2.  This year I have just about had ENOUGH of Maggie’s griping about the present Gwen gave her.  Seriously, I’m almost ready to say No more presents will be given under my roof EVER AGAIN!  TO anyone BY anyone.  And that includes Christmas, Kwanzaa (If we ever convert and celebrate it), Chanukah (ditto the previous stipulation), Chinese New Year (again, conversion needed first, I think), Sinterklaas, Birthdays, Boss’s Day (Bruce Springsteen’s birthday?), Arbor Day, Groundhog’s Day, Bring Your Kid to Work Day, or any day of the week ending in the letter Y.  What’s led me to this level of irritation?  Gwen, who apparently has bad taste in presents, gave Maggie a plastic Kabuki-esque doll because Mags collects China dolls.  Now, in Gwen’s mind, she thought they were similar enough to count, and thought Maggie would love it.  Maggie, on the other hand, thinks it’s the most hideous piece of crap that ever suffered molecular cohesion. 

Maggie's Doll  face  back

In fairness, the thing IS a bit ugly.  But, isn’t it the thought that counts?  Gwen could’ve just got something for herself, but she saw this doll and thought, “My little sister would love that!”  And Maggie was NOT gracious in her reception.  At all.  When people are not gracious about receiving, when they act like they’re ENTITLED to something better than the trash one deigns to give them, it makes those who give feel disinclined to do so ever again. *sigh*  It’s becoming a take-take-take, gimme NOW, society.

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3.  Okay, I’ve got a grievance with the whole PC-crap.  It has, of late, been made obvious (not that I wasn’t aware before) by my ten-year-old daughter how absurdly ridiculous all the Political Correctness crap is.   You know, I am NOT saying that we shouldn’t be a bit more considerate of others and think before we speak, Proverbs (sorry athiest-boy) tells up that a wise person keeps his mouth shut lest people think he’s an idiot but the fool suffers verbal diarrhea and removes all doubt (Koolaid paraphrase).  But the PC movement has become nothing more than censorship and terrorism committed by a few LOUD-MOUTH (see Koolaid’s paraphrase.. they’ve removed all doubt) bullies who want everyone to do things their way or suffer the consequences.  ‘K… I’m short, fat and starting to crest that hill.. not over it yet, but getting to the summit…  I don’t expect someone to say I’m a “gravitationally challenged post-youth of an alternative size”.  What the hell is up with that?  I’m fat because I like to eat.  A lot.  Gravity isn’t singling me and throwing down the gauntlet.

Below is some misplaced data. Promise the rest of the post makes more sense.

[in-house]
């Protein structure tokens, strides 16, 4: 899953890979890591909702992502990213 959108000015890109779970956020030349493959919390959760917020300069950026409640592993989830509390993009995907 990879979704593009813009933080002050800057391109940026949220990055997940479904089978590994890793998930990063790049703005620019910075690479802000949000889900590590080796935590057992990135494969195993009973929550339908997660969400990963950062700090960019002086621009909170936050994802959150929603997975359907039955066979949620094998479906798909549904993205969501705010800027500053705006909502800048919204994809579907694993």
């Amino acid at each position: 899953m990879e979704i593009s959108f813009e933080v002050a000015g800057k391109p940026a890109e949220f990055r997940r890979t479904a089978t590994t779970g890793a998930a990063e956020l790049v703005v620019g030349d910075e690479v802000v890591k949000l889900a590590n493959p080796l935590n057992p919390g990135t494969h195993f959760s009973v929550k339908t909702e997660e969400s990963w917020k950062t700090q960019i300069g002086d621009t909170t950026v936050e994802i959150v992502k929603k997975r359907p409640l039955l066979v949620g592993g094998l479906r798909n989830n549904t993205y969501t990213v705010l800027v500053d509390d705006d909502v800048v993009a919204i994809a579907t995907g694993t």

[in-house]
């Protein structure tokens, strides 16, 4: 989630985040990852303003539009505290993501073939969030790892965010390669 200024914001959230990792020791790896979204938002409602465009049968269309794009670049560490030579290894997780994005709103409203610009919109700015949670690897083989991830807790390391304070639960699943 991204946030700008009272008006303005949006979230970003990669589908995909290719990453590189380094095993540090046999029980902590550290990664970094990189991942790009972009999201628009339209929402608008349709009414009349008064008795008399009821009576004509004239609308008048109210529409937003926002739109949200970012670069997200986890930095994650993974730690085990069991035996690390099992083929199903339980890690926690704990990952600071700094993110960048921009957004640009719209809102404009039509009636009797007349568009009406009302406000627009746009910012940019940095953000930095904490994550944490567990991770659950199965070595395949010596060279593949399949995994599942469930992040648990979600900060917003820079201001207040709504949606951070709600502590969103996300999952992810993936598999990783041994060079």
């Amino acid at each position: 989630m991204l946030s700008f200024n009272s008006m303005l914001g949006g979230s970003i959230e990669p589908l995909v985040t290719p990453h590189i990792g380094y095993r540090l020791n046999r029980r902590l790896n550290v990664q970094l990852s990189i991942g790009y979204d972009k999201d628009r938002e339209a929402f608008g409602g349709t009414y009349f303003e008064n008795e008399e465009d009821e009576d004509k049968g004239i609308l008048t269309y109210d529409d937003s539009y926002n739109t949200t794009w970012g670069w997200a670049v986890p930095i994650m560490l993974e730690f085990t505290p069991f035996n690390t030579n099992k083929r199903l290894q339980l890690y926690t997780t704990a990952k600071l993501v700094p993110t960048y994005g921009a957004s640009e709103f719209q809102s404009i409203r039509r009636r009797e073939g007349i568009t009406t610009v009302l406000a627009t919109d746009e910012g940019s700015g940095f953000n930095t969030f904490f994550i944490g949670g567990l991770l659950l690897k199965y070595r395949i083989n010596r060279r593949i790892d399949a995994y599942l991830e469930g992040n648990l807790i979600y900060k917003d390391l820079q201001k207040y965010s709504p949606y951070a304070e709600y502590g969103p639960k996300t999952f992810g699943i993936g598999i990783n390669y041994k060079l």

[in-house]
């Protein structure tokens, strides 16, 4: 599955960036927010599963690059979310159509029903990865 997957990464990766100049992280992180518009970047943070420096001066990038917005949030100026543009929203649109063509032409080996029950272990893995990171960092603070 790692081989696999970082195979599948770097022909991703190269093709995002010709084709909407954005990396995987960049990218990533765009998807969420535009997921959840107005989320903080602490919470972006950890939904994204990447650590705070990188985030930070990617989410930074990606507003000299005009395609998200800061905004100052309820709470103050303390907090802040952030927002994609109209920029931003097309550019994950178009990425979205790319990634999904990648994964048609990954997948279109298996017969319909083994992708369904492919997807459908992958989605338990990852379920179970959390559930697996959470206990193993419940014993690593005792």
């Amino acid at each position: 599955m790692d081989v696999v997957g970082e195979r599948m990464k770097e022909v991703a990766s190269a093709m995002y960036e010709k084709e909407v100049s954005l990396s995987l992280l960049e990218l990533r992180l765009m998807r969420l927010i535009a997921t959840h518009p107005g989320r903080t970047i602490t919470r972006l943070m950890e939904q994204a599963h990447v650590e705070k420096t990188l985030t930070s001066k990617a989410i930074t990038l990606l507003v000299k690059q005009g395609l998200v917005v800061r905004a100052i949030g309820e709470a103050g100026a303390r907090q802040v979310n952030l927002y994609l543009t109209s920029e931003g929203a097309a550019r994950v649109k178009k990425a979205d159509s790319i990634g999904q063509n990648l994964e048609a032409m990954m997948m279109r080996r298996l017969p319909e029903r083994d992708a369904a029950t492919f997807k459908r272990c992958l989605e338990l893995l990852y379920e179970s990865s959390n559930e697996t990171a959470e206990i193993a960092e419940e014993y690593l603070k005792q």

LOL.. my dad always said “The purpose of communication is to convey a thought from one person to another in the fastest and most accurate way possible.”  The PC-crap, instead of sponsoring understanding and acceptance (I presume to hope was their original intent), does more to breed discontent, distrust and resentment.  “Why should I talk to you?  I might say something to offend your stupid sorry ass and wind up in court, lose my job and become the social pariah of my community!”  Ah, can’t we all just get along?

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4.  Along the same lines are those people who fling hate-filled words at people who happened to disagree with them.  If I don’t want my 15-year-old daughter hanging out with a loose-moralled, already a mother, now decided to be gay classmate who continually sexually harasses her and makes her uncomfortable, it’s NOT because I’m a homophobic religious prude.  Oh, I forgot “hatemonger”.  The girl WON’T leave Gwen alone, after she’s told her she’s not interested.  She continues to touch and make rude comments to her, but if I say something about this, I’m a bigot.  If this girl was a guy, EVERYTHING… EVERY THING… would be different.  The police would investigate, he’d be in jail, and several administrators would be sent to a “sensitivity training seminar”.  The fact it’s an Out-of-the-closet, vocal lesbian means that my daughter must suffer her attacks.  Bull shit.